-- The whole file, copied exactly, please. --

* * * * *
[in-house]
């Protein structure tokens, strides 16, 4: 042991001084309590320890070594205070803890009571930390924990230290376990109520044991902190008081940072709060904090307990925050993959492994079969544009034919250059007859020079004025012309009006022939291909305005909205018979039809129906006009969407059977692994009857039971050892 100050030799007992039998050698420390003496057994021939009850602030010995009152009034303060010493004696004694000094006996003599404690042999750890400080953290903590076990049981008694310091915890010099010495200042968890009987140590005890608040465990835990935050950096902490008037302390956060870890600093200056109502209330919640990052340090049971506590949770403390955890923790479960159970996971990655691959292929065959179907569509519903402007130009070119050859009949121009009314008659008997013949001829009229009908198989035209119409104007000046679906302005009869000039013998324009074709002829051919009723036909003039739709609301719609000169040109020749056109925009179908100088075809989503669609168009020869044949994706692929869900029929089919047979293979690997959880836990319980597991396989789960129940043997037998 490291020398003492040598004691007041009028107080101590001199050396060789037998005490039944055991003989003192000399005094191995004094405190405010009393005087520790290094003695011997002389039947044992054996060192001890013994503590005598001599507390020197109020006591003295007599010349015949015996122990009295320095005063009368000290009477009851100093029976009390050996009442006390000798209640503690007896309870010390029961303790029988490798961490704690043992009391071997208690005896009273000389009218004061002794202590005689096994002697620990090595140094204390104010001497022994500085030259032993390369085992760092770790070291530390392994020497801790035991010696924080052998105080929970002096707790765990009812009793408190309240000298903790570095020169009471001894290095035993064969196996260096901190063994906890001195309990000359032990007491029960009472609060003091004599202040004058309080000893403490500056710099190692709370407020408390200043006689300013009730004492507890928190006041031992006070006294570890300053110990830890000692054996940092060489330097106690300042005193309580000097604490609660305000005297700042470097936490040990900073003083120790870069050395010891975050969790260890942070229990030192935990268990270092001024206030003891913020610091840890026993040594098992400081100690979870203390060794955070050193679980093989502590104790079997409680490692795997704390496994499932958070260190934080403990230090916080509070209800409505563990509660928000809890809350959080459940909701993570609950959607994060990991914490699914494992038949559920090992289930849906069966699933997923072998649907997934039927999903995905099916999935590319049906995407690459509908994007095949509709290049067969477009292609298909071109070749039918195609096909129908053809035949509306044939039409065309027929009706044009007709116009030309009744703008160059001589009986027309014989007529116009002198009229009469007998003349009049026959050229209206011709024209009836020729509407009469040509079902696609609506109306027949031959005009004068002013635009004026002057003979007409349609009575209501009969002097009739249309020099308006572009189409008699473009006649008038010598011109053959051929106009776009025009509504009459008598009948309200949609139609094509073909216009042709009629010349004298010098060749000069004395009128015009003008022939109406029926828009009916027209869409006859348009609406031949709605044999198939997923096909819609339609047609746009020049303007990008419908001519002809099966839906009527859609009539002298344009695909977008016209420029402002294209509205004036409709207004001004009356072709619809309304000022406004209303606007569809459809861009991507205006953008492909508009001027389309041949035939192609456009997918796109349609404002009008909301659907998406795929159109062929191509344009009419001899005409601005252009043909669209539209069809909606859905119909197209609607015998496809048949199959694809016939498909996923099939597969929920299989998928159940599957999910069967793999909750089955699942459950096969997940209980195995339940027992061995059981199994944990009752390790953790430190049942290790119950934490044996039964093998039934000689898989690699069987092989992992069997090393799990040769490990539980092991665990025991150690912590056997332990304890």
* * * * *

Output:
[in-house]
């Protein structure tokens, strides 16, 4: 042991001084309590320890070594205070803890009571930390924990230290376990109520044991902190008081940072709060904090307990925050993959492994079969544009034919250059007859020079004025012309009006022939291909305005909205018979039809129906006009969407059977692994009857039971050892 100050030799007992039998050698420390003496057994021939009850602030010995009152009034303060010493004696004694000094006996003599404690042999750890400080953290903590076990049981008694310091915890010099010495200042968890009987140590005890608040465990835990935050950096902490008037302390956060870890600093200056109502209330919640990052340090049971506590949770403390955890923790479960159970996971990655691959292929065959179907569509519903402007130009070119050859009949121009009314008659008997013949001829009229009908198989035209119409104007000046679906302005009869000039013998324009074709002829051919009723036909003039739709609301719609000169040109020749056109925009179908100088075809989503669609168009020869044949994706692929869900029929089919047979293979690997959880836990319980597991396989789960129940043997037998 490291020398003492040598004691007041009028107080101590001199050396060789037998005490039944055991003989003192000399005094191995004094405190405010009393005087520790290094003695011997002389039947044992054996060192001890013994503590005598001599507390020197109020006591003295007599010349015949015996122990009295320095005063009368000290009477009851100093029976009390050996009442006390000798209640503690007896309870010390029961303790029988490798961490704690043992009391071997208690005896009273000389009218004061002794202590005689096994002697620990090595140094204390104010001497022994500085030259032993390369085992760092770790070291530390392994020497801790035991010696924080052998105080929970002096707790765990009812009793408190309240000298903790570095020169009471001894290095035993064969196996260096901190063994906890001195309990000359032990007491029960009472609060003091004599202040004058309080000893403490500056710099190692709370407020408390200043006689300013009730004492507890928190006041031992006070006294570890300053110990830890000692054996940092060489330097106690300042005193309580000097604490609660305000005297700042470097936490040990900073003083120790870069050395010891975050969790260890942070229990030192935990268990270092001024206030003891913020610091840890026993040594098992400081100690979870203390060794955070050193679980093989502590104790079997409680490692795997704390496994499932958070260190934080403990230090916080509070209800409505563990509660928000809890809350959080459940909701993570609950959607994060990991914490699914494992038949559920090992289930849906069966699933997923072998649907997934039927999903995905099916999935590319049906995407690459509908994007095949509709290049067969477009292609298909071109070749039918195609096909129908053809035949509306044939039409065309027929009706044009007709116009030309009744703008160059001589009986027309014989007529116009002198009229009469007998003349009049026959050229209206011709024209009836020729509407009469040509079902696609609506109306027949031959005009004068002013635009004026002057003979007409349609009575209501009969002097009739249309020099308006572009189409008699473009006649008038010598011109053959051929106009776009025009509504009459008598009948309200949609139609094509073909216009042709009629010349004298010098060749000069004395009128015009003008022939109406029926828009009916027209869409006859348009609406031949709605044999198939997923096909819609339609047609746009020049303007990008419908001519002809099966839906009527859609009539002298344009695909977008016209420029402002294209509205004036409709207004001004009356072709619809309304000022406004209303606007569809459809861009991507205006953008492909508009001027389309041949035939192609456009997918796109349609404002009008909301659907998406795929159109062929191509344009009419001899005409601005252009043909669209539209069809909606859905119909197209609607015998496809048949199959694809016939498909996923099939597969929920299989998928159940599957999910069967793999909750089955699942459950096969997940209980195995339940027992061995059981199994944990009752390790953790430190049942290790119950934490044996039964093998039934000689898989690699069987092989992992069997090393799990040769490990539980092991665990025991150690912590056997332990304890």